10. When you come across something that appears “ironic,” make sure it’s not simply the speaker’s sarcasm or your own disbelief.
11. “Reading for pleasure” implies there’s “reading for displeasure” or “reading for pain.” All reading should be pleasurable: Like sex, it pleases to a greater or lesser degree, but pleasure ultimately isn’t the only point.
12. A poem can feel like a locked safe in which the combination is hidden inside. In other words, it’s okay if you don’t understand a poem. Sometimes it takes dozens of readings to come to the slightest understanding. And sometimes understanding never comes. It’s the same with being alive: Wonder and confusion mostly prevail.
13. Perform marginalia. Reading without writing in the margins is like walking without moving your arms. You can do it and still reach your destination, but it’ll always feel like you’re missing something essential about the activity.
14. There is nothing really lost in reading a poem. If you don’t understand the poem, you lose little time or energy. On the contrary, there is potentially much to gain—a new thought, an old thought seen anew, or simply a moment separated from all the other highly structured moments of your time.
15. Poetry depends on pattern and variation—even non-linear, non-narrative, anti-poetic poetry. By perceiving patterns and variations on those patterns, your brain will attempt to make order out of apparent chaos. “Glockenspiel,” “tadpole,” and “justice” have ostensibly nothing to do with each other, and yet your brain immediately tries to piece them together simply because they are there for the apprehending.
16. As your ability to read poems improves, so will your ability to read the news, novels, legal briefs, advertisements, etc. A Starbucks poster a few years ago read: Friends are like snowflakes…each one is unique. How true. But isn’t snow also cold and ephemeral? Let’s hope our friends are not.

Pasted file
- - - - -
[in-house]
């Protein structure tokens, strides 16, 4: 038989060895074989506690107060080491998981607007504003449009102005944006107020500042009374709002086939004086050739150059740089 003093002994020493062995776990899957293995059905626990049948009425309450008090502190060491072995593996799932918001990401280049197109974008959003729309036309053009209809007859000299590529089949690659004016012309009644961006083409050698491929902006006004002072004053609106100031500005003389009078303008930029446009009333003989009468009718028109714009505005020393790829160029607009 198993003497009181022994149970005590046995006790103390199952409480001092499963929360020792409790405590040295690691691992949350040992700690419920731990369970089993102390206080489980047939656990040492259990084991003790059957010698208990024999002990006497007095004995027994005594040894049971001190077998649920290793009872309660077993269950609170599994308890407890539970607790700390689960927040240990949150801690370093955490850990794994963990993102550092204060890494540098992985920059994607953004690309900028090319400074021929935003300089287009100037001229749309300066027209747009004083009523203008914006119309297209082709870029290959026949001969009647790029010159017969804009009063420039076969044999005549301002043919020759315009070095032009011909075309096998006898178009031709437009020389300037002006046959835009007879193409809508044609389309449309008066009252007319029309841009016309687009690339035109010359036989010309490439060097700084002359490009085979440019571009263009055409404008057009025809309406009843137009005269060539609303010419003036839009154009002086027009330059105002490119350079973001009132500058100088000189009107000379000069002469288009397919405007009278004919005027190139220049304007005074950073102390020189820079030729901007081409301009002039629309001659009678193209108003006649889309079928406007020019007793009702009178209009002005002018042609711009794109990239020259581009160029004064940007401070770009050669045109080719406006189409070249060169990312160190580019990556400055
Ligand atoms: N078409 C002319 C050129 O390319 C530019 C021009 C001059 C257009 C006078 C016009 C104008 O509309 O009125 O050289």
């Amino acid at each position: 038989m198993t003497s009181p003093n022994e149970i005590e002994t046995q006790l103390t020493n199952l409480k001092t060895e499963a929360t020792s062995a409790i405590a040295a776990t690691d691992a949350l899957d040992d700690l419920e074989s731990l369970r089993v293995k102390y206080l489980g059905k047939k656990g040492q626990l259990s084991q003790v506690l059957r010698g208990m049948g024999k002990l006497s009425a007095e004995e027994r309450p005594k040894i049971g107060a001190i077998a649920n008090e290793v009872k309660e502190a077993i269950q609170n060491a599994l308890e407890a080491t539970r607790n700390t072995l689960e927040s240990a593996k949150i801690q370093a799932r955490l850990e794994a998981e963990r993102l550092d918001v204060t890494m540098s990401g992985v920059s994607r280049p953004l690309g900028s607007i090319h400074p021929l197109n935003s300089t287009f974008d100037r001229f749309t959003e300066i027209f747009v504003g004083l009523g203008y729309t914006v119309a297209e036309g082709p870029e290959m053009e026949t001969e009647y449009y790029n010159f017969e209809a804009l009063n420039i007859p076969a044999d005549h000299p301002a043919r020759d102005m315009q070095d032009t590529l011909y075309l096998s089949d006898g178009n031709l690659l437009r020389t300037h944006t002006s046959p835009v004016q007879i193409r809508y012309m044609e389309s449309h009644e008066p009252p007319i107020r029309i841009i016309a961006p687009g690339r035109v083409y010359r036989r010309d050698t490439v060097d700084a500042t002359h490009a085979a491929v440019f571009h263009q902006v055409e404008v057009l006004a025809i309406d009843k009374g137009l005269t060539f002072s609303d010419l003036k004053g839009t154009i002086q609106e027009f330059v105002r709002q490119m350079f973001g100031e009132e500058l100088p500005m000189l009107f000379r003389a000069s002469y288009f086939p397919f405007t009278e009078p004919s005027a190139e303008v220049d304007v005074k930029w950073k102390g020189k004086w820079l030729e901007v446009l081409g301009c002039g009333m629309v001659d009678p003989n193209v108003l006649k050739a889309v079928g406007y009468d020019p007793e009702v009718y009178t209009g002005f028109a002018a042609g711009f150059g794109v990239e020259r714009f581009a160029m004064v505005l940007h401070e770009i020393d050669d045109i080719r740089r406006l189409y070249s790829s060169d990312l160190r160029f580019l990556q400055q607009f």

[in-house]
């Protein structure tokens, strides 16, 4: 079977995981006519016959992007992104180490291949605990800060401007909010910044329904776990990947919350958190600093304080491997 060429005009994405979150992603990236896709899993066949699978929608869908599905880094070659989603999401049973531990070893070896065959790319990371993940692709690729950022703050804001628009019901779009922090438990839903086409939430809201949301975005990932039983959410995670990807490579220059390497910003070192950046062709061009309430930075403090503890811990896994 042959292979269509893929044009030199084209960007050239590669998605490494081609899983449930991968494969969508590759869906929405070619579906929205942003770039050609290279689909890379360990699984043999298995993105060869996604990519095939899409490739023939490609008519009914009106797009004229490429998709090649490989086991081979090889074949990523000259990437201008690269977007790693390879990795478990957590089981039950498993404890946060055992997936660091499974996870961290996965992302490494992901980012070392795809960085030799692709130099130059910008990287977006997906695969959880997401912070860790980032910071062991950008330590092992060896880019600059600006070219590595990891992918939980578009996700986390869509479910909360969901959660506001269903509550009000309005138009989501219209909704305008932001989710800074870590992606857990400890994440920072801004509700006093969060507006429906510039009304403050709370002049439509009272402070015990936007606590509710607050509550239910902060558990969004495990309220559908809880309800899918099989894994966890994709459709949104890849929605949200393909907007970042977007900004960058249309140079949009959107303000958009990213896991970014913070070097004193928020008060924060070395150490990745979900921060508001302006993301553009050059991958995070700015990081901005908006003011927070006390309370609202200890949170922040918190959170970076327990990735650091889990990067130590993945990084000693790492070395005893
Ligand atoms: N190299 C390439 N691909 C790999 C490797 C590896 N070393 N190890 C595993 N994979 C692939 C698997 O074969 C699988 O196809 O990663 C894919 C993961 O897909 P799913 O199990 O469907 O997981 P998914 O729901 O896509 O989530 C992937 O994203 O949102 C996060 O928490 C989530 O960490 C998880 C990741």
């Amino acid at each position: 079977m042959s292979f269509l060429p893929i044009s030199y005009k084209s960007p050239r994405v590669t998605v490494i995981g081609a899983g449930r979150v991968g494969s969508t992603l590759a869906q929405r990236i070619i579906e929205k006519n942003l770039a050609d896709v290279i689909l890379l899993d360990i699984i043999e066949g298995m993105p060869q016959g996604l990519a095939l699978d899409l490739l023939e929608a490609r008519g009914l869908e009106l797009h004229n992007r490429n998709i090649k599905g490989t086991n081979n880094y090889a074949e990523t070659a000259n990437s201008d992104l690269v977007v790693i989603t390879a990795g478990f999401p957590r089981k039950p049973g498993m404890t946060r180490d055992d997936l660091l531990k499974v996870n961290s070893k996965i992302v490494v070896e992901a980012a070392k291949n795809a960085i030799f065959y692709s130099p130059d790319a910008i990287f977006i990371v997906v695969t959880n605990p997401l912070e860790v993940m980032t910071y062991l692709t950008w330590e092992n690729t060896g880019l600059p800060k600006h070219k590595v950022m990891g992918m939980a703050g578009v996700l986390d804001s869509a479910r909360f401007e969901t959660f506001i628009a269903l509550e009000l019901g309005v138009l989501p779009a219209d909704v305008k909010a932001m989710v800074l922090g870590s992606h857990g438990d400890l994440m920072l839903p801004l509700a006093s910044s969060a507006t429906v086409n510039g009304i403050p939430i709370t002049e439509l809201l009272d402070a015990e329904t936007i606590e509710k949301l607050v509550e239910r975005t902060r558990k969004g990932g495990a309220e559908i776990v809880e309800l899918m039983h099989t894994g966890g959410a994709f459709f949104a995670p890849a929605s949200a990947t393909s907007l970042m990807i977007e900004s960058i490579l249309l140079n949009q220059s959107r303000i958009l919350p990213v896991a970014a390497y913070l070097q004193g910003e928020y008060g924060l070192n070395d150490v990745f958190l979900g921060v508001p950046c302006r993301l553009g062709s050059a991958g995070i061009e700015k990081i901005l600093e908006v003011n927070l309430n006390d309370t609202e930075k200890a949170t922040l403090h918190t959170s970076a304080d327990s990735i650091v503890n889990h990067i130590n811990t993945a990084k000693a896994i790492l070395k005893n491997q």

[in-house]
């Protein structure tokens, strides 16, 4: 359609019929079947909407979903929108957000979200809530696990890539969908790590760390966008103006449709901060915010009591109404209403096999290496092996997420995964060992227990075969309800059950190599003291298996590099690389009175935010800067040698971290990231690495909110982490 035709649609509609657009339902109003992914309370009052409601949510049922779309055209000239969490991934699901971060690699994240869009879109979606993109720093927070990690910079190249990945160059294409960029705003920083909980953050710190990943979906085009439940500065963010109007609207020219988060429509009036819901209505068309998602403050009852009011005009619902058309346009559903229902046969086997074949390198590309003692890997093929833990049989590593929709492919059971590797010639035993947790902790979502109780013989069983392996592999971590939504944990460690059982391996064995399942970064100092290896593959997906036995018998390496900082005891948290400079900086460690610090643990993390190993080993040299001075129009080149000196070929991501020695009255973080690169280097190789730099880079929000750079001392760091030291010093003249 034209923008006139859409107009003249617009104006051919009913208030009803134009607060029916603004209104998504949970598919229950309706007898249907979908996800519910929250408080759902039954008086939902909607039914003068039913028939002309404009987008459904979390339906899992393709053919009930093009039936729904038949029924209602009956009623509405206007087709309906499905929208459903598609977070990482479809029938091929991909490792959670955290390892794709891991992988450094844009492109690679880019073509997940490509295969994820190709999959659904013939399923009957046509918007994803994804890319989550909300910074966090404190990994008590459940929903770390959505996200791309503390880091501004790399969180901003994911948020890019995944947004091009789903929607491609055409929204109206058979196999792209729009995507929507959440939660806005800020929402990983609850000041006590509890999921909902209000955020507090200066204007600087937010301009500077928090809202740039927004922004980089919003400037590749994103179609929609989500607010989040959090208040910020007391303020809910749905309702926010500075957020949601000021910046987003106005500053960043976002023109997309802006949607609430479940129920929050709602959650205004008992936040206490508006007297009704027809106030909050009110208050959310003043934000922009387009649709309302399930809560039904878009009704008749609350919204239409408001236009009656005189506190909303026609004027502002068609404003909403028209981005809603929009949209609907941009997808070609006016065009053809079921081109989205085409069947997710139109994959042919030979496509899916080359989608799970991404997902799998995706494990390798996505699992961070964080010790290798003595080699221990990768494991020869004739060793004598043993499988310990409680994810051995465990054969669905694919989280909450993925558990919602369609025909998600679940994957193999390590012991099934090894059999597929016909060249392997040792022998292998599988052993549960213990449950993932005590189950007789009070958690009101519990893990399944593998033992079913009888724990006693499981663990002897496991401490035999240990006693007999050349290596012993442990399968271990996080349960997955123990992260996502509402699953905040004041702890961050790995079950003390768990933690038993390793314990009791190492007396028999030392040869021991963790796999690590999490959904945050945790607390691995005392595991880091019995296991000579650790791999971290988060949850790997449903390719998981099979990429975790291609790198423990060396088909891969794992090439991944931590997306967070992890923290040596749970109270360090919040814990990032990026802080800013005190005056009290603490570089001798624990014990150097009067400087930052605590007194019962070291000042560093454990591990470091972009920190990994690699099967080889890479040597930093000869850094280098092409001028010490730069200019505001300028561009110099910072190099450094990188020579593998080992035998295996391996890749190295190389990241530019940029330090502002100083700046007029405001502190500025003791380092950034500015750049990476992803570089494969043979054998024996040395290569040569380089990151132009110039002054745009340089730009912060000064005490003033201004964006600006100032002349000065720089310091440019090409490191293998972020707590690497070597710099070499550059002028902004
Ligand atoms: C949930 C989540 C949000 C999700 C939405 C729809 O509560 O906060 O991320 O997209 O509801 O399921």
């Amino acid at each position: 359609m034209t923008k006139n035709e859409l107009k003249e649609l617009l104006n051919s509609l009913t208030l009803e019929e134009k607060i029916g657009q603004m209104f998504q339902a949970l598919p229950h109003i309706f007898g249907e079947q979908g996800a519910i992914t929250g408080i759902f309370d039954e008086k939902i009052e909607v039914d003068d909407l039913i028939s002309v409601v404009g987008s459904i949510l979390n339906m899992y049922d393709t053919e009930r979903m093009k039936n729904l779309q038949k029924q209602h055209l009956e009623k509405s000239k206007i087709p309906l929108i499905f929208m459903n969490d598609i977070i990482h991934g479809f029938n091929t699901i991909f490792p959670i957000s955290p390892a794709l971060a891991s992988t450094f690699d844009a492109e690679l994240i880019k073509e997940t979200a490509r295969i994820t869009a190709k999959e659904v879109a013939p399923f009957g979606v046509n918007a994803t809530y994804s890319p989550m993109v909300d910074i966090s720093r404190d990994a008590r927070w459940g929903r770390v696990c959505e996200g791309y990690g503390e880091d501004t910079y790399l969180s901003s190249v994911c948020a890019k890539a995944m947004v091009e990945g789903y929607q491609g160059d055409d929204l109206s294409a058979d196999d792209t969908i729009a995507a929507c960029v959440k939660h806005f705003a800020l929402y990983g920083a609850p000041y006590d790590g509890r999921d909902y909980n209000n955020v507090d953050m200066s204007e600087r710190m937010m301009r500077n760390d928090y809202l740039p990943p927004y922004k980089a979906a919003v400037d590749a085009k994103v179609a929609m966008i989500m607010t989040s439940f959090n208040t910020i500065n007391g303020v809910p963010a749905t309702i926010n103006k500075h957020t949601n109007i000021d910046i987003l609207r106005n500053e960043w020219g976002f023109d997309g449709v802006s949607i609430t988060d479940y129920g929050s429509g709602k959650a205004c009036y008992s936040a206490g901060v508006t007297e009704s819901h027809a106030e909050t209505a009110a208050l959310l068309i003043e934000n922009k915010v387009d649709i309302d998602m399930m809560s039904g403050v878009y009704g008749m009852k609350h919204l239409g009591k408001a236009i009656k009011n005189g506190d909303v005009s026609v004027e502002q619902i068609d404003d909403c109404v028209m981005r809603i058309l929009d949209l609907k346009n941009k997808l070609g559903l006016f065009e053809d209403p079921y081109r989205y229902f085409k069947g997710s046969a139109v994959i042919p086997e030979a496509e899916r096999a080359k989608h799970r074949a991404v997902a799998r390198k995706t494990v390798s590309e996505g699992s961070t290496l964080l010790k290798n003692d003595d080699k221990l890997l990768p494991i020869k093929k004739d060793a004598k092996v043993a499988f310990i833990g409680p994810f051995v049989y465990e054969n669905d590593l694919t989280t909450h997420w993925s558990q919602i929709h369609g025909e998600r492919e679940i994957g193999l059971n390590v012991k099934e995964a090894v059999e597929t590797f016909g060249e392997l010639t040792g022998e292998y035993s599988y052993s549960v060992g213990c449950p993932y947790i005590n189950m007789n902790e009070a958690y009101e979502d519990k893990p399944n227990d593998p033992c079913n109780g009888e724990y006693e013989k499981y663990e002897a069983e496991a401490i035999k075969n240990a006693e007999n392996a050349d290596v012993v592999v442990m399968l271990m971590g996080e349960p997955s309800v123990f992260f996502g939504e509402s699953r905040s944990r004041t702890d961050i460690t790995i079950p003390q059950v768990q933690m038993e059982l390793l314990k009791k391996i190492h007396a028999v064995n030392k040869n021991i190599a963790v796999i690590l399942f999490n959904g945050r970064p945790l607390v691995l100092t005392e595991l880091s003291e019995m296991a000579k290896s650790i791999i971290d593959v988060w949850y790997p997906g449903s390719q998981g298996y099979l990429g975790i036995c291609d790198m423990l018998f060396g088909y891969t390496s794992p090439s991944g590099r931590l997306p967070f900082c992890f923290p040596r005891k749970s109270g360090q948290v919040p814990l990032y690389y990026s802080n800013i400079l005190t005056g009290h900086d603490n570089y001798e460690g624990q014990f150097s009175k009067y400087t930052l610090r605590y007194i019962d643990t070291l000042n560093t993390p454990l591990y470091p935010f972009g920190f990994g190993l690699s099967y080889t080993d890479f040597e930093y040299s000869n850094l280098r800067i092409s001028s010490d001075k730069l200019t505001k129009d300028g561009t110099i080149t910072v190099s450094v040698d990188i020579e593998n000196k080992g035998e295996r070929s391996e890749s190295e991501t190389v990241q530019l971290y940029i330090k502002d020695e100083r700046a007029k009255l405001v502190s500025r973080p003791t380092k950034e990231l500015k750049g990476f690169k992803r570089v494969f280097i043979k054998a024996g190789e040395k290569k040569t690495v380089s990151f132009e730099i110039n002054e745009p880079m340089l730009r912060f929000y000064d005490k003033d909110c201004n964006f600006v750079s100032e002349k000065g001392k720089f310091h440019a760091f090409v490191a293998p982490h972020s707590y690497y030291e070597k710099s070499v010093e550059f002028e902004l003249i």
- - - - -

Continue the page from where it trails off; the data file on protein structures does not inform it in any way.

17. Reading poetry is not only about reading poetry. Its alleged hermetic stylizations of syntax and diction can enhance your awareness of the world, even those things that don’t deal directly in words. A dress, a building, a night sky—all involve systems of pattern-recognition and extrapolation.
18. The very best way to read a poem is perhaps to be young, intelligent, and slightly drunk. There is no doubt, however, that reading poems in old age cultivates a desire to have read more poems in youth.
19. Someday, when all your material possessions will seem to have shed their utility and just become obstacles to the toilet, poems will still hold their value. They are rooms that take up such little room. A memorized poem, or a line or two, becomes part internal jewelry and part life-saving skill, like knowing how to put a mugger in an arm-lock or the best way to cut open a mango without slicing your hand.
20. Reading a good poem doesn’t give you something to talk about. It silences you. Reading a great poem pushes further. It prepares you for the silence that perplexes us all: death.